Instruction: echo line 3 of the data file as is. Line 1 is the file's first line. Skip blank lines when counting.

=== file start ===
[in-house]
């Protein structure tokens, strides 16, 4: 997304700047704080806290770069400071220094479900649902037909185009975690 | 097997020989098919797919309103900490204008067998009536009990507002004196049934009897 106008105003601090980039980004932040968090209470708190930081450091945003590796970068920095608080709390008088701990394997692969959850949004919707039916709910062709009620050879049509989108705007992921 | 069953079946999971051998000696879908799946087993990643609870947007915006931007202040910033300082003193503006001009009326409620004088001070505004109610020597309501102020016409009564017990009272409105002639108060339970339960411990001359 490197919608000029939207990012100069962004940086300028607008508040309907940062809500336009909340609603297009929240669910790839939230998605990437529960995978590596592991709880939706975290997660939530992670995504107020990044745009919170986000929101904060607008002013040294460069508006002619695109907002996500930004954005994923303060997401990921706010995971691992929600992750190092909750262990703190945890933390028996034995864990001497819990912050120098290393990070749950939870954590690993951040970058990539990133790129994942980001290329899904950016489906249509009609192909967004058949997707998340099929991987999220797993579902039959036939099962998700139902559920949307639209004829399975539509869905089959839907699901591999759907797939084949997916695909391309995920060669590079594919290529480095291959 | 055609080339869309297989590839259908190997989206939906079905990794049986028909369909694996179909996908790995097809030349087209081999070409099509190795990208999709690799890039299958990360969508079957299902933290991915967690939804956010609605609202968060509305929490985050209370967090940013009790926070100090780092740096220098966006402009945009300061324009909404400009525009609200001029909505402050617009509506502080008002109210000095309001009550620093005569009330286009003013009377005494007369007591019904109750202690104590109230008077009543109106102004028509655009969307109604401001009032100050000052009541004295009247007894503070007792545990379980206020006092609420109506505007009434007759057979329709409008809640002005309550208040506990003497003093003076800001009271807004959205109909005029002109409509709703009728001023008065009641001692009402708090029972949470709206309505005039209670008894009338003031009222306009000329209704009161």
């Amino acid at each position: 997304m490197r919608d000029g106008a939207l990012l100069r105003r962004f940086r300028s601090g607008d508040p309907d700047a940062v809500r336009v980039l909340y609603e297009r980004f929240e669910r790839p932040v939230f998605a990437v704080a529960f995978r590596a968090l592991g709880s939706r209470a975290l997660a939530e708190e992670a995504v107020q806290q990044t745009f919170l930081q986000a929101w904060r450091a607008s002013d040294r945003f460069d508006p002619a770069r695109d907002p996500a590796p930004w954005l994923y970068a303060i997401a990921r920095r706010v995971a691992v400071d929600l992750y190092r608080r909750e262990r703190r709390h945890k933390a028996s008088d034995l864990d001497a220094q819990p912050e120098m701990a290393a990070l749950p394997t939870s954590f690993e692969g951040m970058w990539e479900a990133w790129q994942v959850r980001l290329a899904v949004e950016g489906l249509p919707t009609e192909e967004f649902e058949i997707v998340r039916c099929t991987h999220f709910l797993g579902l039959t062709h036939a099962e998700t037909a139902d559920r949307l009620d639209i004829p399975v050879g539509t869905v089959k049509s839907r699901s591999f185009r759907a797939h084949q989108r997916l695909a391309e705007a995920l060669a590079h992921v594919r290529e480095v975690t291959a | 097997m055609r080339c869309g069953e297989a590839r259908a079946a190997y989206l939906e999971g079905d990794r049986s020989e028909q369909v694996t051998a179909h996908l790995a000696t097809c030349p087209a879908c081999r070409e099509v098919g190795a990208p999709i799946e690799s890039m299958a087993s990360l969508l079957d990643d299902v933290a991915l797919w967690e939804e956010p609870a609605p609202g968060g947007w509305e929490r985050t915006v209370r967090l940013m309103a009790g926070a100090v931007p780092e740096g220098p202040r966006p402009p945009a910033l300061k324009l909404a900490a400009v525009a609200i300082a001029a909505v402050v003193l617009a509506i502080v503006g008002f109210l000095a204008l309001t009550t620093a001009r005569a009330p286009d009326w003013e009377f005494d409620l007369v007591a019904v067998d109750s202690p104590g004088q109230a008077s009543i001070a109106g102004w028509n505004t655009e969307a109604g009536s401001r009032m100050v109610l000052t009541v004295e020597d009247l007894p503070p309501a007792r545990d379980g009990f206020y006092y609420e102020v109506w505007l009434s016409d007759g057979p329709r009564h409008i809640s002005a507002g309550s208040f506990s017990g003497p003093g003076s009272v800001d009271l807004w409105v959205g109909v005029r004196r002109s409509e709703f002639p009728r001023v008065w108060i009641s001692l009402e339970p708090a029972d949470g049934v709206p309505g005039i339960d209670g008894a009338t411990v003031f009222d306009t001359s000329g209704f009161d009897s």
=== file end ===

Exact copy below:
């Amino acid at each position: 997304m490197r919608d000029g106008a939207l990012l100069r105003r962004f940086r300028s601090g607008d508040p309907d700047a940062v809500r336009v980039l909340y609603e297009r980004f929240e669910r790839p932040v939230f998605a990437v704080a529960f995978r590596a968090l592991g709880s939706r209470a975290l997660a939530e708190e992670a995504v107020q806290q990044t745009f919170l930081q986000a929101w904060r450091a607008s002013d040294r945003f460069d508006p002619a770069r695109d907002p996500a590796p930004w954005l994923y970068a303060i997401a990921r920095r706010v995971a691992v400071d929600l992750y190092r608080r909750e262990r703190r709390h945890k933390a028996s008088d034995l864990d001497a220094q819990p912050e120098m701990a290393a990070l749950p394997t939870s954590f690993e692969g951040m970058w990539e479900a990133w790129q994942v959850r980001l290329a899904v949004e950016g489906l249509p919707t009609e192909e967004f649902e058949i997707v998340r039916c099929t991987h999220f709910l797993g579902l039959t062709h036939a099962e998700t037909a139902d559920r949307l009620d639209i004829p399975v050879g539509t869905v089959k049509s839907r699901s591999f185009r759907a797939h084949q989108r997916l695909a391309e705007a995920l060669a590079h992921v594919r290529e480095v975690t291959a | 097997m055609r080339c869309g069953e297989a590839r259908a079946a190997y989206l939906e999971g079905d990794r049986s020989e028909q369909v694996t051998a179909h996908l790995a000696t097809c030349p087209a879908c081999r070409e099509v098919g190795a990208p999709i799946e690799s890039m299958a087993s990360l969508l079957d990643d299902v933290a991915l797919w967690e939804e956010p609870a609605p609202g968060g947007w509305e929490r985050t915006v209370r967090l940013m309103a009790g926070a100090v931007p780092e740096g220098p202040r966006p402009p945009a910033l300061k324009l909404a900490a400009v525009a609200i300082a001029a909505v402050v003193l617009a509506i502080v503006g008002f109210l000095a204008l309001t009550t620093a001009r005569a009330p286009d009326w003013e009377f005494d409620l007369v007591a019904v067998d109750s202690p104590g004088q109230a008077s009543i001070a109106g102004w028509n505004t655009e969307a109604g009536s401001r009032m100050v109610l000052t009541v004295e020597d009247l007894p503070p309501a007792r545990d379980g009990f206020y006092y609420e102020v109506w505007l009434s016409d007759g057979p329709r009564h409008i809640s002005a507002g309550s208040f506990s017990g003497p003093g003076s009272v800001d009271l807004w409105v959205g109909v005029r004196r002109s409509e709703f002639p009728r001023v008065w108060i009641s001692l009402e339970p708090a029972d949470g049934v709206p309505g005039i339960d209670g008894a009338t411990v003031f009222d306009t001359s000329g209704f009161d009897s």